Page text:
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Using a Computer-Supported Collaborative Learning Environment (CCLE) to promote Knowledge Building Pedagogy in an Undergraduate Strength of Materials CourseKnowledge Building (KB) is an instructional approach in which students work as a communityto solve a problem that requires they advance their collective understanding. This process ofcommunity idea improvement takes place through a sustained discourse. KB begins with aquestion or problem, often rooted in observation and developed by the students themselves, suchas why does a glass window pane crack with a particular pattern when subjected to a largetemperature differential? Students are encouraged to generate and post their ideas and theoriesabout the topic and build directly on the ideas of others. This discourse is supported through acomputer supported collaborative learning environment such as Knowledge Forum (KF). Theworkspace preserves an on-going record of the discourse so that participants can return to earlierideas for reflection, synthesis, and refinement. In the process, students develop a questioningattitude, learn to identify personal and collective gaps in knowledge and understanding, becomeself-directed learners who are capable of bringing in new sources of authoritative information,viewing such information from multiple perspectives in support of theory-development, andultimately learn to take collective cognitive responsibility for idea advancement. Studentsengaged in Knowledge Building not only develop a deeper understanding of the technicalcontent of the subject they are studying, they also develop the non-technical “21st century skills”championed by ABET and industry, including the ability to engage in life-long learning, tocommunicate effectively, and to function on multidisciplinary teams while engaged in authentic,real-world problems that require new learning and an effort at creating coherent explanations ofcomplex phenomena.This paper will present a case study of Knowledge Building in an undergraduate course EGR375, Strength of Materials. Two distinct knowledge building episodes were analyzed: (1)students working collaboratively to identify and fill self-identified knowledge gaps related to thematerial covered in lecture, discussion, and the readings, and (2) a take-home exam questionbased on a student-generated question posed after watching a documentary on the making ofSamurai Swords. A rubric was developed for coding student discourse. The analysis highlighteddiscourse that featured asking productive questions, providing elaborated explanations, usingauthoritative information constructively, engaging in metacognitive reflection, and also includedimportant aspects of the community’s social dynamics. Three individuals coded each of the 83notes for analysis. Additional qualitative data were collected through student reflective essaysabout the collaborative exam question. While Knowledge Building occurred in both activities,the nature and quality of the KB that was evident in the discourse was different in the twoscenarios, with more sophisticated KB that focused on well-supported elaborated explanationand constructive use of authoritative information occurring in the higher stakes scenario of thetake-home exam. This work provides an in-depth look at factors contributing to successful use ofKnowledge Building pedagogy in an undergraduate engineering classroom environment. Short-comings, challenges, new questions, and next steps will also be discussed in the full paper.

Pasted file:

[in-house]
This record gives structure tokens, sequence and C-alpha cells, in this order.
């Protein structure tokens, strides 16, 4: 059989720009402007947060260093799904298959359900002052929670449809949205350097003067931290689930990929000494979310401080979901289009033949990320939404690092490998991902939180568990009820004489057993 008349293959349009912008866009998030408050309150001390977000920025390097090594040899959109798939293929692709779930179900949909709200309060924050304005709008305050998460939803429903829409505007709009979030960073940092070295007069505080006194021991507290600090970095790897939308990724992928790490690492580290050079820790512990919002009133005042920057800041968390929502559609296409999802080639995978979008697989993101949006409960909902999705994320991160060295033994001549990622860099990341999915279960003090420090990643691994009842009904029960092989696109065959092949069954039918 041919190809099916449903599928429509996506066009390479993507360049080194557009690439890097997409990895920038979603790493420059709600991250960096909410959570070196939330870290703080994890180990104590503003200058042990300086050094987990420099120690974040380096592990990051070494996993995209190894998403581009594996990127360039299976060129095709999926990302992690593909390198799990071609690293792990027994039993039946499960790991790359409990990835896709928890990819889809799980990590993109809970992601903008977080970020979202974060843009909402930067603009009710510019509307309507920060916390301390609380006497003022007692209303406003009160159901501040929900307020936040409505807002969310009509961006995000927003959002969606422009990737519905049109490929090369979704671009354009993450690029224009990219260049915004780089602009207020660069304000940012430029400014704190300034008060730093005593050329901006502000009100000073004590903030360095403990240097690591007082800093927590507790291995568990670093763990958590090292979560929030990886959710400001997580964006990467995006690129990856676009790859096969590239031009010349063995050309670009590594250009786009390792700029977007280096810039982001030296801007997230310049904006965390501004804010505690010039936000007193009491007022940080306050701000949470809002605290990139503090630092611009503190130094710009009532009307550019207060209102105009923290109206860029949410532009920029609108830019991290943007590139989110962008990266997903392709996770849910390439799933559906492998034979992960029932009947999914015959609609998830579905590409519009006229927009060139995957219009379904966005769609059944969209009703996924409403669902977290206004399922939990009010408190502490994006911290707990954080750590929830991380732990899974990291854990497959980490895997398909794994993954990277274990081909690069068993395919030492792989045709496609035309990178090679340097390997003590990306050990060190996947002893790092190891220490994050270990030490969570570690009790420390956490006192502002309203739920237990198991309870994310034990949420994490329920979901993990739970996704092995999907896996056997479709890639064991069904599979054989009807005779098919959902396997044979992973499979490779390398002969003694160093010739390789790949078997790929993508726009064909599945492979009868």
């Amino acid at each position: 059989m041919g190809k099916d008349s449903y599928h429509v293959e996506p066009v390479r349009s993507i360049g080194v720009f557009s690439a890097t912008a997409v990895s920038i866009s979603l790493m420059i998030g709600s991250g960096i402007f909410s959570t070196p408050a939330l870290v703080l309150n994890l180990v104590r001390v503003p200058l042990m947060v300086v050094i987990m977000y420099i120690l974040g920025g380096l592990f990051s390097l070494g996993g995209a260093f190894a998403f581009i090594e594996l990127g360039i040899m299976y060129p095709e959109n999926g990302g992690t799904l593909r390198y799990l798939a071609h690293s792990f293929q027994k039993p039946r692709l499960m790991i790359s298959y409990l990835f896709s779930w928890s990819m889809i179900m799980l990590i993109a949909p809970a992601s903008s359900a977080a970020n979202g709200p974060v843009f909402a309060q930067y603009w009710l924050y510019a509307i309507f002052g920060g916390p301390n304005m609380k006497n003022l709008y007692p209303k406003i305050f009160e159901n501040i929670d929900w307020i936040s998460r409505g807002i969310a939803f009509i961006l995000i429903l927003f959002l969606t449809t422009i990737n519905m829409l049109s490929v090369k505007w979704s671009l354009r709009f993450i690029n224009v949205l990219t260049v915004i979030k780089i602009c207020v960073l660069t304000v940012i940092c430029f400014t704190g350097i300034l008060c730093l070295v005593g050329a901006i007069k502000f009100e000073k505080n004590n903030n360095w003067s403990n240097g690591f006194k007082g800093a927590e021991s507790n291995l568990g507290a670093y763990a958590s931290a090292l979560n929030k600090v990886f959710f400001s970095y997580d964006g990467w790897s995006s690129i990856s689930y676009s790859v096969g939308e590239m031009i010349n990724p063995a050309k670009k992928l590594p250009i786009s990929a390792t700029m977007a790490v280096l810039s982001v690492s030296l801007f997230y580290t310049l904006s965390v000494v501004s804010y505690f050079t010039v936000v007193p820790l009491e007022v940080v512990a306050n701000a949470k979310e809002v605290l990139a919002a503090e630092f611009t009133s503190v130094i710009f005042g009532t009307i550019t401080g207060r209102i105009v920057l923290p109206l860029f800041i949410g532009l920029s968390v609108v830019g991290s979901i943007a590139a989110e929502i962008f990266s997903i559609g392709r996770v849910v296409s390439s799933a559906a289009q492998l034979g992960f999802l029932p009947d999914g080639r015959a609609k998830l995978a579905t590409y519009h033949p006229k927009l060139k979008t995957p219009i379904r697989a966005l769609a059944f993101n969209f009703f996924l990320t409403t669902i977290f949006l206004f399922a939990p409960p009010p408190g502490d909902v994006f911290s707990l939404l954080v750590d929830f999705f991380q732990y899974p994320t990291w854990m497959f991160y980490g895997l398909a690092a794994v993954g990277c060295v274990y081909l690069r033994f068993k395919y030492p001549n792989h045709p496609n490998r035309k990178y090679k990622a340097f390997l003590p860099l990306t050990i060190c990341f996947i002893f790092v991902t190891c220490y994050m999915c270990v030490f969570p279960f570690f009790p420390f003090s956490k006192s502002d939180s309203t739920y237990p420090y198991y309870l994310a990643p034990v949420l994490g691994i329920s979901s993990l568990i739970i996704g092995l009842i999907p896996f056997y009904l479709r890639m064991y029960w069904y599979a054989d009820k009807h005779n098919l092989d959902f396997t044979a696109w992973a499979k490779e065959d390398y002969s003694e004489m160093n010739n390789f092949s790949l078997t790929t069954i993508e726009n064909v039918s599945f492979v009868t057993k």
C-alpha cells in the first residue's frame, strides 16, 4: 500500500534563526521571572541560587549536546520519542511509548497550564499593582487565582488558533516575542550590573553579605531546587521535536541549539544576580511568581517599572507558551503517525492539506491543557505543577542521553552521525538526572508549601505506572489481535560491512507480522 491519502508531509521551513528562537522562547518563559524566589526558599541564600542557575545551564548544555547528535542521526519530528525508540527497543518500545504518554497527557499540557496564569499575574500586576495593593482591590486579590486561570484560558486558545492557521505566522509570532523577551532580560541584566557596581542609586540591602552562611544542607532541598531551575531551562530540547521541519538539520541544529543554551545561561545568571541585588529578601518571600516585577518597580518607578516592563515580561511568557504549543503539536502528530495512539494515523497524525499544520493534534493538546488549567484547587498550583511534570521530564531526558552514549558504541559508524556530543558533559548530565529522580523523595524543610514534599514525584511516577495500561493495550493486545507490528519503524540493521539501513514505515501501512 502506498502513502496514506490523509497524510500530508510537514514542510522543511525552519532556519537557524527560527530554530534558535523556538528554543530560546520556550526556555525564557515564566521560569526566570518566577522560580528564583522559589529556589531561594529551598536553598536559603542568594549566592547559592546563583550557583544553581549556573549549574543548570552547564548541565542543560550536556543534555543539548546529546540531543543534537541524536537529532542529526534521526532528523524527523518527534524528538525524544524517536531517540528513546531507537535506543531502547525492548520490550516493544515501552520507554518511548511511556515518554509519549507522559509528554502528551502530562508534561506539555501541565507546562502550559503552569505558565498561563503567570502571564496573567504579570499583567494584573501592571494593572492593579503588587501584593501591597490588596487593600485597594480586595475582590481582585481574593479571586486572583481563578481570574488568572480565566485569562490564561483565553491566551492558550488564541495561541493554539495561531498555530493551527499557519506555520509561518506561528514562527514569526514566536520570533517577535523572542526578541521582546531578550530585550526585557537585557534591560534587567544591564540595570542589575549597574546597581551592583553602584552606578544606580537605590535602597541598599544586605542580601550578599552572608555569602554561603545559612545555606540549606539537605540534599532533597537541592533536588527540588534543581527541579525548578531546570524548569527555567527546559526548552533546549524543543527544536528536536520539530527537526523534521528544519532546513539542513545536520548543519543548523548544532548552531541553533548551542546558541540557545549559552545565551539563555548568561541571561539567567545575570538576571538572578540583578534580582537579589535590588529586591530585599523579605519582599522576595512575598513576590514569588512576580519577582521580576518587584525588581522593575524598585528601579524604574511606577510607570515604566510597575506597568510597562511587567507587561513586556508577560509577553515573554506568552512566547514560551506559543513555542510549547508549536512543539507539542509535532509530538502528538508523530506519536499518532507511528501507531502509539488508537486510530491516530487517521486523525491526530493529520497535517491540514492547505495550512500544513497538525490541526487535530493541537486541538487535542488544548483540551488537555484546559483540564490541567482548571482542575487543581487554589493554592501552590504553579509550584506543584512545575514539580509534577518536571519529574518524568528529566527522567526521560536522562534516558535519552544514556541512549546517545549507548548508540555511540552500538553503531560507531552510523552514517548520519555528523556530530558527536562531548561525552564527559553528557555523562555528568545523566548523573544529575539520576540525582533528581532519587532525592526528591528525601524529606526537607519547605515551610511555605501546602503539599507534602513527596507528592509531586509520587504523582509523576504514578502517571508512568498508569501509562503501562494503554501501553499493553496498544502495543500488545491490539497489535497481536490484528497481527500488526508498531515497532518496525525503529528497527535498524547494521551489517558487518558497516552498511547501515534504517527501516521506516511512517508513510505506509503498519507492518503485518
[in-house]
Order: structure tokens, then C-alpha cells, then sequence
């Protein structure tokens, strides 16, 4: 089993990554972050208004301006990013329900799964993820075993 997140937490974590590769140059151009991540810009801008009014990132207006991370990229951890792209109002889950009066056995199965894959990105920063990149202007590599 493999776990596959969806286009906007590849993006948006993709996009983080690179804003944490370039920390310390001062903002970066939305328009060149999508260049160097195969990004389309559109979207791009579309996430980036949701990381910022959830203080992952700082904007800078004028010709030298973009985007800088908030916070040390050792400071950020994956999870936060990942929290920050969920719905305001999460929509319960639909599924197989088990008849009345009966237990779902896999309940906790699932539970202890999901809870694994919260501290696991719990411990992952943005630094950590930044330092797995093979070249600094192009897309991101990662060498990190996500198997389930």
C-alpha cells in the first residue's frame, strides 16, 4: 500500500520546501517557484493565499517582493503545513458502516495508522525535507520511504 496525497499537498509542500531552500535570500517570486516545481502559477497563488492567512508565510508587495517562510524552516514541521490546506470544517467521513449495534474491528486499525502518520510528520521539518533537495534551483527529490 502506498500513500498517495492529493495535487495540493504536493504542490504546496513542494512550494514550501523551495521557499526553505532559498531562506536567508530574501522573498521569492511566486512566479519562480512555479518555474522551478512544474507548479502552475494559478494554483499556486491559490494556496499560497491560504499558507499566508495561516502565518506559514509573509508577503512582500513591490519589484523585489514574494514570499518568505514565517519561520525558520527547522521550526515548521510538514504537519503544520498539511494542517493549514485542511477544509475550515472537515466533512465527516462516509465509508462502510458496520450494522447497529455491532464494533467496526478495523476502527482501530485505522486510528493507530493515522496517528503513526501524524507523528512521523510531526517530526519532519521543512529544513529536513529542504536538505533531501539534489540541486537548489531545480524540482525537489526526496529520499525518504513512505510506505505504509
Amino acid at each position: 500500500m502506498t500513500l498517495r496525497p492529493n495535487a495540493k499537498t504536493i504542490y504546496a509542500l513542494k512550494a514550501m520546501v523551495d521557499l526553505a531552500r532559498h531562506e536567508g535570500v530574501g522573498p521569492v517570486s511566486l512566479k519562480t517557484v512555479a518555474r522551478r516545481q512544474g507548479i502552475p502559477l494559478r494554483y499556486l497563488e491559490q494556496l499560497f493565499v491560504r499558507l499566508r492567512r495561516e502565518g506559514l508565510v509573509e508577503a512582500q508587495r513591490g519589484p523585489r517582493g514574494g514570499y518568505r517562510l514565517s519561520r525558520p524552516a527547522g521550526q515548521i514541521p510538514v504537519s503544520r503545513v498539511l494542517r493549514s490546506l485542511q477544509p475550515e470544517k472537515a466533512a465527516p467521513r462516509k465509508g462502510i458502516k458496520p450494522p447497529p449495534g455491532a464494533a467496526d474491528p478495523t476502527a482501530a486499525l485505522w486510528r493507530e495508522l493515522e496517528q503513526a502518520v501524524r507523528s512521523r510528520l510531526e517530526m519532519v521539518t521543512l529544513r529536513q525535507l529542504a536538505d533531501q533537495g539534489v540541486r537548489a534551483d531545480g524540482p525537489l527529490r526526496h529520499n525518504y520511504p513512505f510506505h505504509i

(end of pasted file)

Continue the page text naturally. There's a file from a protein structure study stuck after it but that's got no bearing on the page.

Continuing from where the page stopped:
Mikic, B., & Rudnitsky, A., & Dewald, A. J., & Desai, A. K. (2015, June), Using a Computer-Supported Collaborative Learning Environment (CCLE) to Promote Knowledge-Building Pedagogy in an Undergraduate Strength-of-Materials Course Paper presented at 2015 ASEE Annual Conference & Exposition, Seattle, Washington. 10.18260/p.24984